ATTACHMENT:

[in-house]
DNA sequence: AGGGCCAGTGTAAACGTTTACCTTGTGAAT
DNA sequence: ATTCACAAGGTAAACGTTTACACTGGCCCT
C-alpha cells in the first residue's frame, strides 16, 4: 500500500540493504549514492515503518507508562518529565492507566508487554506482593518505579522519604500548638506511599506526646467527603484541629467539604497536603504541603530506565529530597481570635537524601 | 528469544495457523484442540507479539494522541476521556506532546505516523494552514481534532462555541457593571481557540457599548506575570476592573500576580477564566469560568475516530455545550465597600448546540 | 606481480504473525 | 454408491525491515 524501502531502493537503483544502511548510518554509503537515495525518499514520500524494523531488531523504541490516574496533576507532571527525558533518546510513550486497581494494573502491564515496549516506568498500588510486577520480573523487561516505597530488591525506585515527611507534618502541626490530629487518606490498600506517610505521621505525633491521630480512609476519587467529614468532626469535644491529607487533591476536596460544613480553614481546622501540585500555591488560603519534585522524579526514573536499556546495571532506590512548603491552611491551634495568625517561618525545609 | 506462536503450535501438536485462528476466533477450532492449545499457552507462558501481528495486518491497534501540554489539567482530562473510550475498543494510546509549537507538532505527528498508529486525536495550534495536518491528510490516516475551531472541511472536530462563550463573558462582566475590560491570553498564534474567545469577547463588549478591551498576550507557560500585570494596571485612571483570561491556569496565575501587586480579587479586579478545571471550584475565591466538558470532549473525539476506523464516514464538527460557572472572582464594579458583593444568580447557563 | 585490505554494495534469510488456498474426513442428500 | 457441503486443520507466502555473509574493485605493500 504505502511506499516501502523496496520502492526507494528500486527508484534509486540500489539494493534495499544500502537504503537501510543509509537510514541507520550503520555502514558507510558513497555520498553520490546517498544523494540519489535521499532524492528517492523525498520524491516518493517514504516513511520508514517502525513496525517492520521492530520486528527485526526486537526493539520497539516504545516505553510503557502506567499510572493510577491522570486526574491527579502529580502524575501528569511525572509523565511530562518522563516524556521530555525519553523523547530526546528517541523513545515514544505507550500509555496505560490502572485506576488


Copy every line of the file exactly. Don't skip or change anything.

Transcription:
[in-house]
DNA sequence: AGGGCCAGTGTAAACGTTTACCTTGTGAAT
DNA sequence: ATTCACAAGGTAAACGTTTACACTGGCCCT
C-alpha cells in the first residue's frame, strides 16, 4: 500500500540493504549514492515503518507508562518529565492507566508487554506482593518505579522519604500548638506511599506526646467527603484541629467539604497536603504541603530506565529530597481570635537524601 | 528469544495457523484442540507479539494522541476521556506532546505516523494552514481534532462555541457593571481557540457599548506575570476592573500576580477564566469560568475516530455545550465597600448546540 | 606481480504473525 | 454408491525491515 524501502531502493537503483544502511548510518554509503537515495525518499514520500524494523531488531523504541490516574496533576507532571527525558533518546510513550486497581494494573502491564515496549516506568498500588510486577520480573523487561516505597530488591525506585515527611507534618502541626490530629487518606490498600506517610505521621505525633491521630480512609476519587467529614468532626469535644491529607487533591476536596460544613480553614481546622501540585500555591488560603519534585522524579526514573536499556546495571532506590512548603491552611491551634495568625517561618525545609 | 506462536503450535501438536485462528476466533477450532492449545499457552507462558501481528495486518491497534501540554489539567482530562473510550475498543494510546509549537507538532505527528498508529486525536495550534495536518491528510490516516475551531472541511472536530462563550463573558462582566475590560491570553498564534474567545469577547463588549478591551498576550507557560500585570494596571485612571483570561491556569496565575501587586480579587479586579478545571471550584475565591466538558470532549473525539476506523464516514464538527460557572472572582464594579458583593444568580447557563 | 585490505554494495534469510488456498474426513442428500 | 457441503486443520507466502555473509574493485605493500 504505502511506499516501502523496496520502492526507494528500486527508484534509486540500489539494493534495499544500502537504503537501510543509509537510514541507520550503520555502514558507510558513497555520498553520490546517498544523494540519489535521499532524492528517492523525498520524491516518493517514504516513511520508514517502525513496525517492520521492530520486528527485526526486537526493539520497539516504545516505553510503557502506567499510572493510577491522570486526574491527579502529580502524575501528569511525572509523565511530562518522563516524556521530555525519553523523547530526546528517541523513545515514544505507550500509555496505560490502572485506576488